Nancy Cordes: On taxes, which is going to be a huge fight between now and the end of the year on whether to extend some or all of the Bush tax cuts, how are you advising Republicans to talk about this? because polls do show that a lot of Americans are fine with letting the tax cuts expire for the top two percent of Americans.

Frank Luntz: Seventy-one percent support raising taxes on (inaudible)

Nancy Cordes: It would cost a lot of money, I think it's $700 billion over ten years to extend the tax cuts for those Americans. Republicans are the party of deficit cutting. So how do Republicans thread this needle, and should they? Or should they say, you know, okay, maybe we'll be willing to barter on that point.

Frank Luntz: It's not for me to tell them what they should say. But I will say this. the American people know full well that Washington wastes so much. That there is so little accountability that even when you try to hold these agencies and institutions accountable that they fight you on it. Until Washington gets its act together, why waste taxes on anybody, because you know that the money's going to be wasted? You know it's not going to go to deficit or debt reduction. Until you have control of the spending - you basically put them into handcuffs or stuff them into a couch like this, into a corner where they cannot get out - until that's done, then don't raise taxes on anyone. And the public, by the way, believes in that.

Nancy Cordes: But is that, is that realistic? When you've got these two parties and they need to come to a compromise on spending, you know Democrats are not going to make big compromises there if Republicans aren't going to make some compromises on the revenue side.

Frank Luntz: You're right. I want to say, and -

Nancy Cordes: And, so...

Frank Luntz: That's why we have this mess. But in the end if you ask the public is it because we tax too little or we spend too much, overwhelmingly it's because we spend too much. So if you can get control of the spending then it's legitimate to ask Republicans, okay let's take a look at revenue. But until you start with the spending, nobody wants to start with the revenue.

Nancy Cordes: Right. What do you think is going to be, aside from the economy, the main issue in the presidential campaign? You've been doing polling, you've been looking at the numbers, you've been talking to people in swing states. You've been out on this messaging tour -

Frank Luntz: Look at me I'm exhausted -

Nancy Cordes: I think you look fresh as a daisy. Tell me a little about what people are telling you.

Frank Luntz: I'm sorry I fell asleep. 184336 It's character, it's attributes. Yeah the issues matter, but it's also who you are, what you're about. Do you understand? Do you feel their pain and their anxiety? And do you have a problem-solving capability. Can you address it? Barack Obama's got the advantage on the feeling their pain. I like to say that he caused their pain, but he feels it while he was causing it. Mitt Romney is a problem-solver, but he doesn't give off that sense of I get it, I feel it, I understand it. So I don't know who the Americans are going to vote for. The empathizer-in-chief, or the problem-solver-in-chief. 184412

Nancy Cordes: You really don't know?

Frank Luntz: If I had to say right now on July, whatever date this is -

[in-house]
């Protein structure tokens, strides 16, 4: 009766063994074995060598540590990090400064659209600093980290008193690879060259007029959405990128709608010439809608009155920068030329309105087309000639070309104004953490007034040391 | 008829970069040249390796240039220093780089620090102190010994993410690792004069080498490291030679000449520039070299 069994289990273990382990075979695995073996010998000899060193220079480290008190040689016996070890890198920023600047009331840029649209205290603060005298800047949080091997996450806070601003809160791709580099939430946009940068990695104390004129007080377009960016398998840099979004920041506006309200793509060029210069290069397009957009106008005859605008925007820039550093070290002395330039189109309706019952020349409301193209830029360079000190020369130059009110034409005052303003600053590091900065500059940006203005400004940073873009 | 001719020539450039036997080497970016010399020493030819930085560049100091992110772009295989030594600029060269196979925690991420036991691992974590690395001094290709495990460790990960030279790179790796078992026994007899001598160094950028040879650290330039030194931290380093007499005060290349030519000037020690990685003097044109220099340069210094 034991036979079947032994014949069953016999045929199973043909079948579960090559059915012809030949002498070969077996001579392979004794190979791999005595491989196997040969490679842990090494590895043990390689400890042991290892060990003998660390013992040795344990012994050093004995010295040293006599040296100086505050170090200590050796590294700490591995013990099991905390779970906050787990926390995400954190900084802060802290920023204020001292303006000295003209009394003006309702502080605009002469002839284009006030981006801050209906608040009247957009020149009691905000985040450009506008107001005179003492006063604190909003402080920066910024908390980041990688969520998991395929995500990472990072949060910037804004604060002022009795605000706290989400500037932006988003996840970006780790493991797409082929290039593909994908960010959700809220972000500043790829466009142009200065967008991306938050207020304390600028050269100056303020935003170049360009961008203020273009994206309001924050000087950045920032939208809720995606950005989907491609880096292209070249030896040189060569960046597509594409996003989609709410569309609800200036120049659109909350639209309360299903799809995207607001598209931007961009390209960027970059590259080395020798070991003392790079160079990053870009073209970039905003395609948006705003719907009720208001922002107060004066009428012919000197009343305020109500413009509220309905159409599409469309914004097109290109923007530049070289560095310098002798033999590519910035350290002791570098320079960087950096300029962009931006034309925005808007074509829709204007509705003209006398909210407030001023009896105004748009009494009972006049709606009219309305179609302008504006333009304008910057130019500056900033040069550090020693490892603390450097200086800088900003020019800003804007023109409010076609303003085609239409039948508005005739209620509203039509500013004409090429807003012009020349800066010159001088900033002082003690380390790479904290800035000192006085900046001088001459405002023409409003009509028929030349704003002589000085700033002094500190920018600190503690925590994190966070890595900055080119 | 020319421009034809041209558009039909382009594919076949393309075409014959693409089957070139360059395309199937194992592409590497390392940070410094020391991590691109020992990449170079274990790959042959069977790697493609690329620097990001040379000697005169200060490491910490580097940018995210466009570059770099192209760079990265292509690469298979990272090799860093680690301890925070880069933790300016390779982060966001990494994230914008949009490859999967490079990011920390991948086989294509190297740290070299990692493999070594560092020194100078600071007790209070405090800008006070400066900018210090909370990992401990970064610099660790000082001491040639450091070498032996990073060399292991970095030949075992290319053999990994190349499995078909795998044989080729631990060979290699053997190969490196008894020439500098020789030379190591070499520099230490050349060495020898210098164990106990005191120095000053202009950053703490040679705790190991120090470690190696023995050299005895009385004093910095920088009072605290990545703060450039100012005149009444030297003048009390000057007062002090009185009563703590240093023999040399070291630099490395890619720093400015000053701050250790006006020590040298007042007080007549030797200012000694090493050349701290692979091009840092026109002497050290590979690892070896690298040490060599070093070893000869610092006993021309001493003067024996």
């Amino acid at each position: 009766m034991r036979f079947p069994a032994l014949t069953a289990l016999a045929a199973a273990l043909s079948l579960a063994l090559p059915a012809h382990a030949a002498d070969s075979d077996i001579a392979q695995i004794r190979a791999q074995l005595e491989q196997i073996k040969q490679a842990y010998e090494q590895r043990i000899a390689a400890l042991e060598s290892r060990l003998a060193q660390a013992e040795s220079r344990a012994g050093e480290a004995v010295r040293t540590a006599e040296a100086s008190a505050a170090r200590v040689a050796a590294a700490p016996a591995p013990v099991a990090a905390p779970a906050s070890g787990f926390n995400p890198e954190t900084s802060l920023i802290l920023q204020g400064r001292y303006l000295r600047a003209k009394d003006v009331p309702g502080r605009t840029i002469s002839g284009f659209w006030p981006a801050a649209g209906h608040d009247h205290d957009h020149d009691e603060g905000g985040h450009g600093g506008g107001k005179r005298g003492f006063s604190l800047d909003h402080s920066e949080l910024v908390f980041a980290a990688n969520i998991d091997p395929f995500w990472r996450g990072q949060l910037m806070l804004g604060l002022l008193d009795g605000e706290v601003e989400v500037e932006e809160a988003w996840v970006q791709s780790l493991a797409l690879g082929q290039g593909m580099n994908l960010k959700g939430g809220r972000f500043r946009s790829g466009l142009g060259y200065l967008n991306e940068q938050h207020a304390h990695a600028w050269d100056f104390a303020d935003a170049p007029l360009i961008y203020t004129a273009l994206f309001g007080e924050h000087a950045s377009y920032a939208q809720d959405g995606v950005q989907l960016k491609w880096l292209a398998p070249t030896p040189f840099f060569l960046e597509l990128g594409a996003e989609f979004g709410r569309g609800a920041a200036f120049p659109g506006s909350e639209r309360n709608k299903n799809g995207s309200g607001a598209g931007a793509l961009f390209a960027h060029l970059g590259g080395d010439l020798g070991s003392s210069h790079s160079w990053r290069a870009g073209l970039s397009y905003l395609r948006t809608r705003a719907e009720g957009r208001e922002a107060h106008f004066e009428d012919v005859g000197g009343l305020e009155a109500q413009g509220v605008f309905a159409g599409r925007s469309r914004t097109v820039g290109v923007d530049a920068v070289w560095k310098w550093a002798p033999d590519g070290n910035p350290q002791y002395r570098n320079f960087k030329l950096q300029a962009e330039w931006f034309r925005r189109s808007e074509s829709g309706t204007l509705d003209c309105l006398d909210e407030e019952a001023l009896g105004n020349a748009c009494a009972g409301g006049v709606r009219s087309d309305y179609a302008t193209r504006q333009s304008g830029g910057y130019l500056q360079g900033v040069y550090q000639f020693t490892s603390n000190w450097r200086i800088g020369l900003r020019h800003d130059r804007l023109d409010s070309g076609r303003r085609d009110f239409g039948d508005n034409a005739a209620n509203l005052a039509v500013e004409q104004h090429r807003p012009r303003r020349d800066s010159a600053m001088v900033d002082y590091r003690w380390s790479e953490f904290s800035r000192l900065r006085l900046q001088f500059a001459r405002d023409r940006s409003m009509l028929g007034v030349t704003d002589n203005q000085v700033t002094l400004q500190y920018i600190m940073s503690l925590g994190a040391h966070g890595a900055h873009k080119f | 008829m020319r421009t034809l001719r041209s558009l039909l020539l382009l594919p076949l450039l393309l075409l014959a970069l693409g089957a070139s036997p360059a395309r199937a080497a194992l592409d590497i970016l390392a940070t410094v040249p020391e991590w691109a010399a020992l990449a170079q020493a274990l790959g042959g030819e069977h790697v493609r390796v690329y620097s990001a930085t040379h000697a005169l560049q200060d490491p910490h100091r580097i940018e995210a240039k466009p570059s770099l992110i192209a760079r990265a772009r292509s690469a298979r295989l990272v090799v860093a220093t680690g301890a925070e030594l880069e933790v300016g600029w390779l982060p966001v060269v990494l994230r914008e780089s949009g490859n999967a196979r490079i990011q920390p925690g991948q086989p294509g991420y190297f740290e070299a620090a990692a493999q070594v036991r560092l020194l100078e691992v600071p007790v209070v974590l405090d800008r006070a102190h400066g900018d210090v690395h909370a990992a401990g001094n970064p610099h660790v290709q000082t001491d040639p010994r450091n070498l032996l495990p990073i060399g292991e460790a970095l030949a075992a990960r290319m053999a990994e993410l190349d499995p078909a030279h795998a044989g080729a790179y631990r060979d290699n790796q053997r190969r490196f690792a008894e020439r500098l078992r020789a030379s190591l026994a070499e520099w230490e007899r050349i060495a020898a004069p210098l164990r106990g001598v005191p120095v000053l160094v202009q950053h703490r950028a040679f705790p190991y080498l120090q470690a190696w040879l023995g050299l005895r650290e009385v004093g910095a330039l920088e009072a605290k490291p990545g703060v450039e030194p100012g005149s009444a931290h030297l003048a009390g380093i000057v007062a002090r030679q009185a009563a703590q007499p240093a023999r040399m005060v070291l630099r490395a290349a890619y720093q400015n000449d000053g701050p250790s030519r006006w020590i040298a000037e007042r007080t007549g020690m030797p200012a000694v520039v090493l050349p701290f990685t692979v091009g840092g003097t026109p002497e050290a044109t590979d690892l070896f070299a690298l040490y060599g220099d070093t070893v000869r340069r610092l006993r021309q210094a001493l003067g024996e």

Nancy Cordes: I think it's the eighteenth.

Frank Luntz: On July 18th, I'd give the edge to Obama. And there was one point there for about two weeks where I said I couldn't choose, and I hate doing that because I'm a pollster and supposed to give a projection. Now I think Obama has taken the edge again. And I will say this. I am watching two states. I had it down to one and now it's back up to two, which is Ohio and Virginia.

Nancy Cordes: Virginia?

Frank Luntz: 184439 You tell me who wins both those states, I don't care what happens to the rest of the 48 states, I don't care, I don't look at national polling data. I don't even look at state-by-state. Except for Ohio and Virginia. 184450

Nancy Cordes: And who does it hinge on in those states? Is it Hispanics? Is it young people? Obviously it's independents -

Frank Luntz: There's something weird going on in both those states. You've got blue collar, working class Democrats that are voting Republican for the first time because Barack Obama's anti-coal. You have suburban women voting Democrat for the first time because they don't like Bain. And so you've got this cross-current and people are actually switching their votes in these states. Everything else is solid. Everyone who voted for McCain is voting for Romney. Everyone who voted for Obama's voting for Obama. But these five or six percent, the swing voters, it's too early to see where they go. 184533

Nancy Cordes: Isn't it amazing that it's all going to come down to these niche voters?

Frank Luntz: Two point eight percent of Americans will decide how the other 97.2 percent live. And they will spend $2 billion on that 2.8 percent. It would be better if they just bought them a steak dinner. 184548

Nancy Cordes: I would not want to be one of those voters.

Frank Luntz: Oh I would love it. I'd be like hey, cut my yard, plow my driveway and I want you to do weeding. And if you do a good job, I'll vote for you.

Nancy Cordes: Well none of that's going to happen, but they will get a lot of attention between now and election day.

Frank Luntz: You do my housework, you get my vote.

Nancy Cordes: Oh I am with you on that. Frank Luntz, thank you so much for being here today. I really appreciate it here on this comfy couch. And thank you for joining us for "Face to Face." You can catch "Face the Nation" with Bob Schieffer on Sunday. Check your local listings. I'm Nancy Cordes. Have a great day.